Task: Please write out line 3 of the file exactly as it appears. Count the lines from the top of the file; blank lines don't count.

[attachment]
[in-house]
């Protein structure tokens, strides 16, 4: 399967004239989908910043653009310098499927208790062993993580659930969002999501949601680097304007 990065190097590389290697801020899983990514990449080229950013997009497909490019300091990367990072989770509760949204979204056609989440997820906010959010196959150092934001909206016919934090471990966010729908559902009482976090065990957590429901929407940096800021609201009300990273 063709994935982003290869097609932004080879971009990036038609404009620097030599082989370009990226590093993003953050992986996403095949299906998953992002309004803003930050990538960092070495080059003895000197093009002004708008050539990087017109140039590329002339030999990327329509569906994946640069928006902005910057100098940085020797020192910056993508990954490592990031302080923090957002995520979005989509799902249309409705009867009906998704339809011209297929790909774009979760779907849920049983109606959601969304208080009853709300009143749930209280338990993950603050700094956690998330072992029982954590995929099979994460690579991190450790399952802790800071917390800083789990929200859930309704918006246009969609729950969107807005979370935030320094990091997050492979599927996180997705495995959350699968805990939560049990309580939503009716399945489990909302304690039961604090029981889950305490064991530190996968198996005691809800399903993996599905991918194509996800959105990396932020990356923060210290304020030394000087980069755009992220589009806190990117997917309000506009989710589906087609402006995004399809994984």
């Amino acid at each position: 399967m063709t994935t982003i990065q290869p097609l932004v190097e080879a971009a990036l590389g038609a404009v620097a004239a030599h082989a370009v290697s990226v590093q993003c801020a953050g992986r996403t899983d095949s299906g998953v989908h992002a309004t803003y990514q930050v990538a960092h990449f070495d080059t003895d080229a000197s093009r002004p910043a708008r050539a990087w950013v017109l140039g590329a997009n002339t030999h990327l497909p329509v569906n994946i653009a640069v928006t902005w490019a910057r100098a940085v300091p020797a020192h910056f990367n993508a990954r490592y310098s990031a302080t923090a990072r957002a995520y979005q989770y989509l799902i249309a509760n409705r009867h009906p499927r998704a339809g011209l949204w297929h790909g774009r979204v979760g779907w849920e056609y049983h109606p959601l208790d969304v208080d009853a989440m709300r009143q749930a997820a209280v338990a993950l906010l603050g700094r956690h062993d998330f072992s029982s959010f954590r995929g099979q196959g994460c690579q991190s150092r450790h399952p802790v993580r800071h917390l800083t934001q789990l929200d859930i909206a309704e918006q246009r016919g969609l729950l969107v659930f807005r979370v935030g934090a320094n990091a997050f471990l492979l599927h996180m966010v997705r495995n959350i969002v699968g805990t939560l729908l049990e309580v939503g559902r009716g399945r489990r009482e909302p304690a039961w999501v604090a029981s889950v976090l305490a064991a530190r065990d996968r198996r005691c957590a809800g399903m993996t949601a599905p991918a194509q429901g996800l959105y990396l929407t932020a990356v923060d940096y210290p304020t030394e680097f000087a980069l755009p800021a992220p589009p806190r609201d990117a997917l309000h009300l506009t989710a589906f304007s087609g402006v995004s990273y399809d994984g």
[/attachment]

């Amino acid at each position: 399967m063709t994935t982003i990065q290869p097609l932004v190097e080879a971009a990036l590389g038609a404009v620097a004239a030599h082989a370009v290697s990226v590093q993003c801020a953050g992986r996403t899983d095949s299906g998953v989908h992002a309004t803003y990514q930050v990538a960092h990449f070495d080059t003895d080229a000197s093009r002004p910043a708008r050539a990087w950013v017109l140039g590329a997009n002339t030999h990327l497909p329509v569906n994946i653009a640069v928006t902005w490019a910057r100098a940085v300091p020797a020192h910056f990367n993508a990954r490592y310098s990031a302080t923090a990072r957002a995520y979005q989770y989509l799902i249309a509760n409705r009867h009906p499927r998704a339809g011209l949204w297929h790909g774009r979204v979760g779907w849920e056609y049983h109606p959601l208790d969304v208080d009853a989440m709300r009143q749930a997820a209280v338990a993950l906010l603050g700094r956690h062993d998330f072992s029982s959010f954590r995929g099979q196959g994460c690579q991190s150092r450790h399952p802790v993580r800071h917390l800083t934001q789990l929200d859930i909206a309704e918006q246009r016919g969609l729950l969107v659930f807005r979370v935030g934090a320094n990091a997050f471990l492979l599927h996180m966010v997705r495995n959350i969002v699968g805990t939560l729908l049990e309580v939503g559902r009716g399945r489990r009482e909302p304690a039961w999501v604090a029981s889950v976090l305490a064991a530190r065990d996968r198996r005691c957590a809800g399903m993996t949601a599905p991918a194509q429901g996800l959105y990396l929407t932020a990356v923060d940096y210290p304020t030394e680097f000087a980069l755009p800021a992220p589009p806190r609201d990117a997917l309000h009300l506009t989710a589906f304007s087609g402006v995004s990273y399809d994984g």